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Did Neil Ferguson really do wrong in breaking the coronavirus lockdown?

Professor Neil Ferguson, director of the MRC Centre for Global Infectious Disease Analysis at Imperial College London, appearing on The Andrew Marr Show. Photograph: BBC/PA. - Credit: PA

Neil Ferguson already had Covid-19 so was unlikely to be infectious. So did he really do wrong in flouting the rules?

If anyone is an expert on when it might be OK to breach lockdown regulations, it’s one of the country’s leading epidemiologists. But after breaking the rules, Neil Ferguson felt the need to step down from his position as a government adviser.

Twice during lockdown, Ferguson allowed a woman he is said to be in a relationship with to visit him. This was despite the UK government, who he was advising on COVID-19, forbidding people from visiting friends and family they don’t live with.

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Does his expertise mean we should judge his indiscretions lightly? No. The lockdown strategy requires us all to act as if we are stupid, as if we cannot make judgements about what is safe or unsafe on the basis of the evidence. That applies as much to Ferguson as to you or me.

Ferguson was hypocritical. But hypocrisy is rather a boring vice – all it means is that there was a gap between his words and his actions. So, which were wrong: his words about the importance of lockdown, or his actions of breaking those measures?

It might seem obvious that the problem was his actions. By now, we all know why we should stay at home: to protect the NHS and save lives. But if everyone is staying home except one or two of us, the NHS will probably be protected whatever we do. What’s wrong with a few small violations?

Philosophers, economists and social scientists have thought about similar problems. Here’s one standard example. Imagine you see everyone else buy a ticket as they board the bus. Enough tickets have been bought that the bus will run, even if you don’t buy one. So, you sneak on. Everyone else still gets to their destination, but something about your actions seems worrying.

Most analyses of these free-riding cases centre around ideas of fairness. In free riding, we receive a benefit from some socially coordinated activity but refuse to contribute ourselves. These refusals have an odd character. The activity can carry on generating benefits even if some people don’t cooperate, but not if everyone stopped cooperating. The bus will run even if you don’t buy a ticket, but not if no one did. If we free ride, we rely on everyone else to do their share while not doing our own. That’s unfair.

Notions of free riding are central to many real-world debates. They are certainly relevant to the question of vaccination: if I know that everyone else has received a vaccine to protect against a disease, then why bother getting vaccinated myself? Herd immunity will protect me and everyone else.

The short answer is that while you don’t need to be vaccinated to be protected, you do have an ethical obligation to maintain this public good.

This notion also helps us understand small violations of lockdown rules. Given that everyone else is in lockdown, two people meeting up is extremely unlikely to cause harm. However, the meet-up is safe only because everyone else is in lockdown. If everyone did it, meeting up wouldn’t be safe. The problem isn’t that meeting up is risky, but that it’s unfair.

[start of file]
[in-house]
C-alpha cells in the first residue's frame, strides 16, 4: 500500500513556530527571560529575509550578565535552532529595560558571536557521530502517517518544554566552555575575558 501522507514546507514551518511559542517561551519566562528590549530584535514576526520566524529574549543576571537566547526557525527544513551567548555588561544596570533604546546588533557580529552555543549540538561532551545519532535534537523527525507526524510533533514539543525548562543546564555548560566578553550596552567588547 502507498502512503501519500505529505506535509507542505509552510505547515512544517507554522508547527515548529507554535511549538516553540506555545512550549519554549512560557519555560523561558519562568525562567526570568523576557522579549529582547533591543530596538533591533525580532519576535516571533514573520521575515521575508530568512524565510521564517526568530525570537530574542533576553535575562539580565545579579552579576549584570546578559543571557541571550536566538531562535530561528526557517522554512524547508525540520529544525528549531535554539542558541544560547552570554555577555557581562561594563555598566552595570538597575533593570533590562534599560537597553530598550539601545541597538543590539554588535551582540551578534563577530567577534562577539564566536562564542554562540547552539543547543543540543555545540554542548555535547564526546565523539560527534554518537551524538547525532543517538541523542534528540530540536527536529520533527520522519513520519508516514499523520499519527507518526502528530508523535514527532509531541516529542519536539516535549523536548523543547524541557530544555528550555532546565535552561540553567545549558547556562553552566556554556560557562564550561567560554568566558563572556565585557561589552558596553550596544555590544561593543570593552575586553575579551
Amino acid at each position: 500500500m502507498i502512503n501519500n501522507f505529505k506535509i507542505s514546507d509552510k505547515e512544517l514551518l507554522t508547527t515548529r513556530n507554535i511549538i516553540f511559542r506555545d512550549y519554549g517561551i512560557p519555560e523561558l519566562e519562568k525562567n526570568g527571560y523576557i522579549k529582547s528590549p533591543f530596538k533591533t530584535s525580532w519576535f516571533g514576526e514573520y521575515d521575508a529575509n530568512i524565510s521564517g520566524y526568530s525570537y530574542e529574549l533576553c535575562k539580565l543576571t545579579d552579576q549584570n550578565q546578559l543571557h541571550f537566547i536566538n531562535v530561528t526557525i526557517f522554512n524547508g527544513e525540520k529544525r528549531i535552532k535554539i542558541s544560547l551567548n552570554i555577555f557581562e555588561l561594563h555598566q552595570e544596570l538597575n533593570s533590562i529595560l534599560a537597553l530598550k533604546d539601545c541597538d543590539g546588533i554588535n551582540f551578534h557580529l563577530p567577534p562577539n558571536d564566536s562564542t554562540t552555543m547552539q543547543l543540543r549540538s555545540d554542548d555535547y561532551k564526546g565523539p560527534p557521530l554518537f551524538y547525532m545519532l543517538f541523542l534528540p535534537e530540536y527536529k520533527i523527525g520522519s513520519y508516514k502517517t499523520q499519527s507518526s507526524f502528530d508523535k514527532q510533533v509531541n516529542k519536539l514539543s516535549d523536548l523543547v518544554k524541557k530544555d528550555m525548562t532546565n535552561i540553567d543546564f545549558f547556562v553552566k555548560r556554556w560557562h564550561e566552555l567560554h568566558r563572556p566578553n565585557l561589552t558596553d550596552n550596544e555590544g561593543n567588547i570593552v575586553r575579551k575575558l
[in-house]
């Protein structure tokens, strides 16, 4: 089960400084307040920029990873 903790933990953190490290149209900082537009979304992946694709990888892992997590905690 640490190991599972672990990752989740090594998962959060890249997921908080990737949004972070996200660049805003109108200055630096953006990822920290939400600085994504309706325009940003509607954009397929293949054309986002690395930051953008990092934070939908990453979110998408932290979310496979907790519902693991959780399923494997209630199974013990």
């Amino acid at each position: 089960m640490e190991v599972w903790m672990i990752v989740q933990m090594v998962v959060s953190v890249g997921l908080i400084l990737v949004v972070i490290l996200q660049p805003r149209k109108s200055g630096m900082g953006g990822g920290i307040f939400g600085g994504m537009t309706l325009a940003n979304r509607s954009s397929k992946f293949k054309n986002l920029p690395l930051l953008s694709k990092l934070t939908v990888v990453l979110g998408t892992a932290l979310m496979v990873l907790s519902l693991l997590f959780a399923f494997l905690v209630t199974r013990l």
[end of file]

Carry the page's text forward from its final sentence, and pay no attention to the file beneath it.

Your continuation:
But there’s a twist. Free riding involves a ‘What if everyone did it?’ question, and a lot depends on the ‘it’.

We know that Ferguson himself has already had COVID-19, and so was unlikely to be infectious. Perhaps lots of people in Ferguson’s position could have meet-ups while continuing to protect the NHS and save lives. What would be wrong with adopting a more nuanced attitude towards lockdown measures – allowing people to judge for themselves how risky their behaviour is?

Here’s an obvious answer: people are often bad at estimating risks.

These problems are even worse in our current situation. It is hard to judge whether you have had COVID-19 or seasonal flu, and judgements about safety depend on complex medical and mathematical considerations. Most of us are unqualified to decide that we are safe to stand closer than two metres apart.

Still, not everyone is equally bad at such calculations. For example, maybe prominent epidemiological modellers such as Ferguson are well situated to judge when it’s OK to break the rules. Why not give some people a pass?

The answer to this question takes us back to fairness. Normally, we enjoy what philosophers call ‘intellectual autonomy’; we are free to exercise our own judgement in forming our beliefs. One of the costs of lockdown is giving up some of this autonomy. We have to follow the rules, even if we feel certain they don’t apply to us.

Consider someone who, against this backdrop, makes their own judgements about what behaviours are risky. They are exercising their own intellectual autonomy on the basis that other people aren’t doing the same. That’s unfair in much the same way as taking the bus without buying a ticket. And just as not buying a ticket is unfair even when the bus will run anyway, this exercise of your intellectual autonomy can be unfair even when you’re likely to be right.

Beyond the tawdry tabloid headlines and cries of hypocrisy, Ferguson’s indiscretions reveal a deeper, stranger truth. Sometimes, fairness can demand that we act stupid, even when we’re not.

• Stephen John is a senior lecturer in Philosophy of Public Health at the University of Cambridge. This article first appeared at

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